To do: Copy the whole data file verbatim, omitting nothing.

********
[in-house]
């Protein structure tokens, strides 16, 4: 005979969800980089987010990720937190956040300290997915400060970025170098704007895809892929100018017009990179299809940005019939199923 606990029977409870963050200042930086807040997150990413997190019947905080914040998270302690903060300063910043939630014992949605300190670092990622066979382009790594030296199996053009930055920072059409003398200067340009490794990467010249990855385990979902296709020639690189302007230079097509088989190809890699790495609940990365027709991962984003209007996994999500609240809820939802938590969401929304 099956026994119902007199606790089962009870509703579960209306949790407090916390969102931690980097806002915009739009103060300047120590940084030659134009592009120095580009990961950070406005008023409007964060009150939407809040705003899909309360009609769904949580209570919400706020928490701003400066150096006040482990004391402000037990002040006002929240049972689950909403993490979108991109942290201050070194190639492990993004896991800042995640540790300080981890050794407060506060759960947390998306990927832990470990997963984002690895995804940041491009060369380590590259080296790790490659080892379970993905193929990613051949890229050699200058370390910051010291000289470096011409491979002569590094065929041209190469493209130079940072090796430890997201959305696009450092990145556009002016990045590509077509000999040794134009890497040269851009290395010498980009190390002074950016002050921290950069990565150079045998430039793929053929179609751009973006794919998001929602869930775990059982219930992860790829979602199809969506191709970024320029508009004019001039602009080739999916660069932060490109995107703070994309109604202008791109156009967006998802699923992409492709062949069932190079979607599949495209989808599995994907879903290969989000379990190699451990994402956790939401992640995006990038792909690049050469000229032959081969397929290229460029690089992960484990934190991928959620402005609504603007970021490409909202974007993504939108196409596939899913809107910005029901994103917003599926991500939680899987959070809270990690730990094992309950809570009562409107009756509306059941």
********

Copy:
[in-house]
């Protein structure tokens, strides 16, 4: 005979969800980089987010990720937190956040300290997915400060970025170098704007895809892929100018017009990179299809940005019939199923 606990029977409870963050200042930086807040997150990413997190019947905080914040998270302690903060300063910043939630014992949605300190670092990622066979382009790594030296199996053009930055920072059409003398200067340009490794990467010249990855385990979902296709020639690189302007230079097509088989190809890699790495609940990365027709991962984003209007996994999500609240809820939802938590969401929304 099956026994119902007199606790089962009870509703579960209306949790407090916390969102931690980097806002915009739009103060300047120590940084030659134009592009120095580009990961950070406005008023409007964060009150939407809040705003899909309360009609769904949580209570919400706020928490701003400066150096006040482990004391402000037990002040006002929240049972689950909403993490979108991109942290201050070194190639492990993004896991800042995640540790300080981890050794407060506060759960947390998306990927832990470990997963984002690895995804940041491009060369380590590259080296790790490659080892379970993905193929990613051949890229050699200058370390910051010291000289470096011409491979002569590094065929041209190469493209130079940072090796430890997201959305696009450092990145556009002016990045590509077509000999040794134009890497040269851009290395010498980009190390002074950016002050921290950069990565150079045998430039793929053929179609751009973006794919998001929602869930775990059982219930992860790829979602199809969506191709970024320029508009004019001039602009080739999916660069932060490109995107703070994309109604202008791109156009967006998802699923992409492709062949069932190079979607599949495209989808599995994907879903290969989000379990190699451990994402956790939401992640995006990038792909690049050469000229032959081969397929290229460029690089992960484990934190991928959620402005609504603007970021490409909202974007993504939108196409596939899913809107910005029901994103917003599926991500939680899987959070809270990690730990094992309950809570009562409107009756509306059941």